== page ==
Imagining witchcraft in early modern Poland.
Ostling, Michael.
676 leaves.
Microform, Thesis
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dissertation note
Thesis (Ph.D.)--University of Toronto, 2008.
general note
Source: Dissertation Abstracts International, Volume: 69-06, Section: A, page: .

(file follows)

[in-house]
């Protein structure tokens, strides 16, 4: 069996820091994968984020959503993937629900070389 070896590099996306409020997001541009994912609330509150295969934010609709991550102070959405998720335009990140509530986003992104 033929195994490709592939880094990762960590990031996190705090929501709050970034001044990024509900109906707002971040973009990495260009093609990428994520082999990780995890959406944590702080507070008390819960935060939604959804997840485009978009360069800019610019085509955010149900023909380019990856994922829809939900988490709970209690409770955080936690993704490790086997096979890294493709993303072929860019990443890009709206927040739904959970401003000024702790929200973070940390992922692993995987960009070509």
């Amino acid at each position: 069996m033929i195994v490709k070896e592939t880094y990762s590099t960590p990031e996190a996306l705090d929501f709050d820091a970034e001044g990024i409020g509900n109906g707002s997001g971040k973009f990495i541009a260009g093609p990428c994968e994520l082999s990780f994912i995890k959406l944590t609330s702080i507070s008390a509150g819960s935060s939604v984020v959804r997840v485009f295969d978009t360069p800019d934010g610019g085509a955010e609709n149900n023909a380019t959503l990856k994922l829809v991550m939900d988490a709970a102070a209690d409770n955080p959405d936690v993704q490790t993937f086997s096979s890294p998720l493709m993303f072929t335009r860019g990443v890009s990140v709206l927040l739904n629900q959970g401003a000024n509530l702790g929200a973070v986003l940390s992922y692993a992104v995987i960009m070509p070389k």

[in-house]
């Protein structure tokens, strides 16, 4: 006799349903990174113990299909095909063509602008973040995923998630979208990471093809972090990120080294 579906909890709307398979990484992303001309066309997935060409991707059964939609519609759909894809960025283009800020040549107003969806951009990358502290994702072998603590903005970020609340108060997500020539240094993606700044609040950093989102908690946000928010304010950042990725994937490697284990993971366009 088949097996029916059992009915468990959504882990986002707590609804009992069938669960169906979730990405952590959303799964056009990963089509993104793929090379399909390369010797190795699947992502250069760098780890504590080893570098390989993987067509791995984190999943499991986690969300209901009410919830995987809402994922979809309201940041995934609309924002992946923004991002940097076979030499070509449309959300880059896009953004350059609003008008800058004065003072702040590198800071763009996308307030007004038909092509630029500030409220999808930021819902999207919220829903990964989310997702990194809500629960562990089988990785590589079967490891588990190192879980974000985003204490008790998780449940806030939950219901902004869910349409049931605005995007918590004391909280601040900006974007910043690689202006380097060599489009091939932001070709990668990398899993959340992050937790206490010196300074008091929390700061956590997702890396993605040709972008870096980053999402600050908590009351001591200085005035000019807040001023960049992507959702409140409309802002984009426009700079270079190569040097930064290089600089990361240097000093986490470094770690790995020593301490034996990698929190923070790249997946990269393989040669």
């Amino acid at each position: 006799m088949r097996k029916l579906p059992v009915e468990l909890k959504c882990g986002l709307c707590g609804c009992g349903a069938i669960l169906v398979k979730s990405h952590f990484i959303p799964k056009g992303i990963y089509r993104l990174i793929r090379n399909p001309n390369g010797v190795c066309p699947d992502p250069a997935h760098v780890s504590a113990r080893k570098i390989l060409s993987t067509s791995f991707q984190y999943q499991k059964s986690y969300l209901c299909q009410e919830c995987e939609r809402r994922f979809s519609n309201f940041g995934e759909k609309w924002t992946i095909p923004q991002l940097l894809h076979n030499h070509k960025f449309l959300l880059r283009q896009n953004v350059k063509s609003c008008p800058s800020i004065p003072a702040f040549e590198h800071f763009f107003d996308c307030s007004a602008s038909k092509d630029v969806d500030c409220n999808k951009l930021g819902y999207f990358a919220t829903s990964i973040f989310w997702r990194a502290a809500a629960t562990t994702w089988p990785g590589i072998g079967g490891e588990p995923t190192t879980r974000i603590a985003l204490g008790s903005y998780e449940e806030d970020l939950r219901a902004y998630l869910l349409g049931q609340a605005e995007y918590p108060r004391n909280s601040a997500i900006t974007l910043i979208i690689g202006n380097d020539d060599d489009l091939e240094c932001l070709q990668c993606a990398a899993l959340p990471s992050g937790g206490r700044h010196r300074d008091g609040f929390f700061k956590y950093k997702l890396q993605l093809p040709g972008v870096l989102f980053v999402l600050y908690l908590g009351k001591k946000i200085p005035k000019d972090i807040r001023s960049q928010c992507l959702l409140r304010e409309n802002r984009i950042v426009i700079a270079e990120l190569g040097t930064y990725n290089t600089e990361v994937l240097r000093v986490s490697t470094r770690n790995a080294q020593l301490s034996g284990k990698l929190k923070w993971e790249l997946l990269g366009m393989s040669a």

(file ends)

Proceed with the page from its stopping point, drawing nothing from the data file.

This dissertation draws on two sets of sources. First, a database of 179 trials and 355 accused witches, drawn from all over the territory of early modern Poland (excluding Lithuania), and dating from 1511 to c. 1770. Second, literary sources including anti-demonological polemic, legal treatises, guidebooks to rural economy, sermon collections, humanist and Jesuit poetry, and popular ribald literature.Part 2 examines the ways that ordinary peasant magic, directed against imagined witches, provided the conceptual building blocks for the alleged crimes of witches. The accused inverted or exaggerated their own practices to create the confessions of malefice, night flight, and the meeting at Bald Mountain. In this part I also examine the use of Christian sacraments in witchcraft; the Tridentine context of intense Eucharistic devotion promoted accusations and confessions about the desecrated Body of Christ.Part 3 examines the figure of the Devil in the Polish witch-trials. The devil bore strong resemblance to folkloristic house-spirits, and to the untimely dead, especially unbaptized children. Polish witches imagined themselves making pacts not with the Prince of Darkness but with a nature-spirit or imp. Accused witches "indigenized" elite motifs of demon-sex; turning them into stories of the nurture provided to house-spirits.Witchcraft is an imaginary crime, but witches are real people: they are people who have come to be imagined by others in their community, and often by themselves, as practitioners of the imagined crime of witchcraft. This dissertation explores the various ways by which witchcraft was imagined in early modern Poland. In particular, it pays close attention to the self-representations of accused witches, as they attempted, in their confessions under torture, to preserve the integrity of their imagined selves.Part 1 puts the witch-trials into their social, economic, and legal context. It attempts a characterisation of the social position of accused witches: they were usually married peasant-women, poor but not destitute. It traces increasing number of witch-trials in the late 17th century in response to the economic and demographic crises of the mid-century. It also shows how legal practice tended to encourage high execution rates but to discourage the spread of witch-trials through chain-accusation.
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